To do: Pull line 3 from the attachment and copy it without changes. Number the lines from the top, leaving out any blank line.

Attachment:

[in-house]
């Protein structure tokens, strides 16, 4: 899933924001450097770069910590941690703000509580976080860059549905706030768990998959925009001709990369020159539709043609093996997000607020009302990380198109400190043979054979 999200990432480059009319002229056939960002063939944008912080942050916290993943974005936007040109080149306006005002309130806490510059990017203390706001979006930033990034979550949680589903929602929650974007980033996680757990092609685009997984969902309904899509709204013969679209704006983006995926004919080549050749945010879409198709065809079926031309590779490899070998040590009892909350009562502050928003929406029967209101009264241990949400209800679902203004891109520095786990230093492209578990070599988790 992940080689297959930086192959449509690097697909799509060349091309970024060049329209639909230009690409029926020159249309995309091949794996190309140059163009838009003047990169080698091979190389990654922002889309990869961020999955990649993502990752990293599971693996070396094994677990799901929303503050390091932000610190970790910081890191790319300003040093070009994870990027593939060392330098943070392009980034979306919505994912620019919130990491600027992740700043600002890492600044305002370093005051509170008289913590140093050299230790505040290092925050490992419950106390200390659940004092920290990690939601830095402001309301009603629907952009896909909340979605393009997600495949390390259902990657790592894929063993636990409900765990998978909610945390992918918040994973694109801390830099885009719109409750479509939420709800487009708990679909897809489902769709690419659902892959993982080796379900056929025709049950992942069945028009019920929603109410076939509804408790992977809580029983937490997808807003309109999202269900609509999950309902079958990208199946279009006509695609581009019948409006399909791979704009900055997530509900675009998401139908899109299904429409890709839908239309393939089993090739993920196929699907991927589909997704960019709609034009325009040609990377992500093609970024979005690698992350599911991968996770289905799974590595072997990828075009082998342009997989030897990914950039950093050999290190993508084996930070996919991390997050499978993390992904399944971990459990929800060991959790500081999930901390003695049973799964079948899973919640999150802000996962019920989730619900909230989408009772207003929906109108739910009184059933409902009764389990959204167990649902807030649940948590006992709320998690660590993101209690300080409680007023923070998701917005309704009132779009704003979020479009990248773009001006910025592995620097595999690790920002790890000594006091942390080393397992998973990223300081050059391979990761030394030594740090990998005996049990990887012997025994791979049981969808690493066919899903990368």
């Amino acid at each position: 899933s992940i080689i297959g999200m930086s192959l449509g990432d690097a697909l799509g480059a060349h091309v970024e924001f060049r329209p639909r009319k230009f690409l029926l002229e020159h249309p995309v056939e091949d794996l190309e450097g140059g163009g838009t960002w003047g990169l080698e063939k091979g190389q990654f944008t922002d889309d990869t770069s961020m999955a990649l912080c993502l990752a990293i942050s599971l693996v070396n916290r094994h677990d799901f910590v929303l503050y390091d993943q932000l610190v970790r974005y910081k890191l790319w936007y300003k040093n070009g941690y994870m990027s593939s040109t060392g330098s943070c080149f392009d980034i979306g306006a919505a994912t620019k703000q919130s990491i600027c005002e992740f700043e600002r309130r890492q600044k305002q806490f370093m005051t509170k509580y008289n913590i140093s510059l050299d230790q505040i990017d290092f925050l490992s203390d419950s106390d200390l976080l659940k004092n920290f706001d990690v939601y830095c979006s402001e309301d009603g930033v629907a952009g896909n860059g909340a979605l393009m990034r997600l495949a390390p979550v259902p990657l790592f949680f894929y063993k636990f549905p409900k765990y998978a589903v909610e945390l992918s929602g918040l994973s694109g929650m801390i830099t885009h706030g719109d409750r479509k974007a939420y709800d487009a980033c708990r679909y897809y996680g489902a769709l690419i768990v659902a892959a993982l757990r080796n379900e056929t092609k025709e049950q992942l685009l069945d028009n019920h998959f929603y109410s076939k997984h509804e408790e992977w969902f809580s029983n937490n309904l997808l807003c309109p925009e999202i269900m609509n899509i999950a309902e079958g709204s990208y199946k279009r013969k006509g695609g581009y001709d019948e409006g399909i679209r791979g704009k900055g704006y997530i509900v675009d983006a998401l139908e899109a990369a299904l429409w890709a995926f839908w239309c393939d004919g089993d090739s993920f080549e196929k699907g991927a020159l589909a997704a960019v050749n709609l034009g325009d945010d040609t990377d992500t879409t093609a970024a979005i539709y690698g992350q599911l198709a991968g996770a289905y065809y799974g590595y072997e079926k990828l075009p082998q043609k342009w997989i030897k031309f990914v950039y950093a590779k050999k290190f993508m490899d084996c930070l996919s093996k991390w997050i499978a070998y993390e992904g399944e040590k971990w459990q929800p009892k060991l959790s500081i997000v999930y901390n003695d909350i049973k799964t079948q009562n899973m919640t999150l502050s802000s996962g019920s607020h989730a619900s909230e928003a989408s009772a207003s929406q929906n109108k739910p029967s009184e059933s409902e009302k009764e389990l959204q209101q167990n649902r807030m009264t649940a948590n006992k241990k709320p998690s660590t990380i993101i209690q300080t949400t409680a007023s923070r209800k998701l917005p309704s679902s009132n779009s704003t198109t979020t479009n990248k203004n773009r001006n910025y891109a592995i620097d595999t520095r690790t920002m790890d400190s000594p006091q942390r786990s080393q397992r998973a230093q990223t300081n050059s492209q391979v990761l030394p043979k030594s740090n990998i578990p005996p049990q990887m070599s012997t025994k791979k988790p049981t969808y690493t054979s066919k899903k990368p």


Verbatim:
């Amino acid at each position: 899933s992940i080689i297959g999200m930086s192959l449509g990432d690097a697909l799509g480059a060349h091309v970024e924001f060049r329209p639909r009319k230009f690409l029926l002229e020159h249309p995309v056939e091949d794996l190309e450097g140059g163009g838009t960002w003047g990169l080698e063939k091979g190389q990654f944008t922002d889309d990869t770069s961020m999955a990649l912080c993502l990752a990293i942050s599971l693996v070396n916290r094994h677990d799901f910590v929303l503050y390091d993943q932000l610190v970790r974005y910081k890191l790319w936007y300003k040093n070009g941690y994870m990027s593939s040109t060392g330098s943070c080149f392009d980034i979306g306006a919505a994912t620019k703000q919130s990491i600027c005002e992740f700043e600002r309130r890492q600044k305002q806490f370093m005051t509170k509580y008289n913590i140093s510059l050299d230790q505040i990017d290092f925050l490992s203390d419950s106390d200390l976080l659940k004092n920290f706001d990690v939601y830095c979006s402001e309301d009603g930033v629907a952009g896909n860059g909340a979605l393009m990034r997600l495949a390390p979550v259902p990657l790592f949680f894929y063993k636990f549905p409900k765990y998978a589903v909610e945390l992918s929602g918040l994973s694109g929650m801390i830099t885009h706030g719109d409750r479509k974007a939420y709800d487009a980033c708990r679909y897809y996680g489902a769709l690419i768990v659902a892959a993982l757990r080796n379900e056929t092609k025709e049950q992942l685009l069945d028009n019920h998959f929603y109410s076939k997984h509804e408790e992977w969902f809580s029983n937490n309904l997808l807003c309109p925009e999202i269900m609509n899509i999950a309902e079958g709204s990208y199946k279009r013969k006509g695609g581009y001709d019948e409006g399909i679209r791979g704009k900055g704006y997530i509900v675009d983006a998401l139908e899109a990369a299904l429409w890709a995926f839908w239309c393939d004919g089993d090739s993920f080549e196929k699907g991927a020159l589909a997704a960019v050749n709609l034009g325009d945010d040609t990377d992500t879409t093609a970024a979005i539709y690698g992350q599911l198709a991968g996770a289905y065809y799974g590595y072997e079926k990828l075009p082998q043609k342009w997989i030897k031309f990914v950039y950093a590779k050999k290190f993508m490899d084996c930070l996919s093996k991390w997050i499978a070998y993390e992904g399944e040590k971990w459990q929800p009892k060991l959790s500081i997000v999930y901390n003695d909350i049973k799964t079948q009562n899973m919640t999150l502050s802000s996962g019920s607020h989730a619900s909230e928003a989408s009772a207003s929406q929906n109108k739910p029967s009184e059933s409902e009302k009764e389990l959204q209101q167990n649902r807030m009264t649940a948590n006992k241990k709320p998690s660590t990380i993101i209690q300080t949400t409680a007023s923070r209800k998701l917005p309704s679902s009132n779009s704003t198109t979020t479009n990248k203004n773009r001006n910025y891109a592995i620097d595999t520095r690790t920002m790890d400190s000594p006091q942390r786990s080393q397992r998973a230093q990223t300081n050059s492209q391979v990761l030394p043979k030594s740090n990998i578990p005996p049990q990887m070599s012997t025994k791979k988790p049981t969808y690493t054979s066919k899903k990368p």